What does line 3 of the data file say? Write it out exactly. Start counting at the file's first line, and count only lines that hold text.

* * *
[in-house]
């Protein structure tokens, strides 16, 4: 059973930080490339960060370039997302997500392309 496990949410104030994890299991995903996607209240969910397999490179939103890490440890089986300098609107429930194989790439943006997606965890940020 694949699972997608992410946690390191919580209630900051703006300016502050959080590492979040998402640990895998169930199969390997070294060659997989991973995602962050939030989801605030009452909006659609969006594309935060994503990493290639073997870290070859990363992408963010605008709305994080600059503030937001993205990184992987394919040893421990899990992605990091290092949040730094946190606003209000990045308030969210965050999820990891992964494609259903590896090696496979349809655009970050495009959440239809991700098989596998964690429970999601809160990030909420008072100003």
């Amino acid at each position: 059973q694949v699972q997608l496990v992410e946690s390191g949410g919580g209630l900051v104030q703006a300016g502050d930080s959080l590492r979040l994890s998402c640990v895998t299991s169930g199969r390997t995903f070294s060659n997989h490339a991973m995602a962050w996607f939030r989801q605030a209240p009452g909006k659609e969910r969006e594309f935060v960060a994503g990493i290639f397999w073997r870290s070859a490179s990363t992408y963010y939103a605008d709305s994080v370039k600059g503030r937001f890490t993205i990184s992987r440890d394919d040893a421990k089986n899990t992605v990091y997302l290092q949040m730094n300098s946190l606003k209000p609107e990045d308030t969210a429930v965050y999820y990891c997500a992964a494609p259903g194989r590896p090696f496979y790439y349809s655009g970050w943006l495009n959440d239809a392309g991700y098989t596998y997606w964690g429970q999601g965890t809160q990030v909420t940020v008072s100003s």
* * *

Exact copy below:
């Amino acid at each position: 059973q694949v699972q997608l496990v992410e946690s390191g949410g919580g209630l900051v104030q703006a300016g502050d930080s959080l590492r979040l994890s998402c640990v895998t299991s169930g199969r390997t995903f070294s060659n997989h490339a991973m995602a962050w996607f939030r989801q605030a209240p009452g909006k659609e969910r969006e594309f935060v960060a994503g990493i290639f397999w073997r870290s070859a490179s990363t992408y963010y939103a605008d709305s994080v370039k600059g503030r937001f890490t993205i990184s992987r440890d394919d040893a421990k089986n899990t992605v990091y997302l290092q949040m730094n300098s946190l606003k209000p609107e990045d308030t969210a429930v965050y999820y990891c997500a992964a494609p259903g194989r590896p090696f496979y790439y349809s655009g970050w943006l495009n959440d239809a392309g991700y098989t596998y997606w964690g429970q999601g965890t809160q990030v909420t940020v008072s100003s």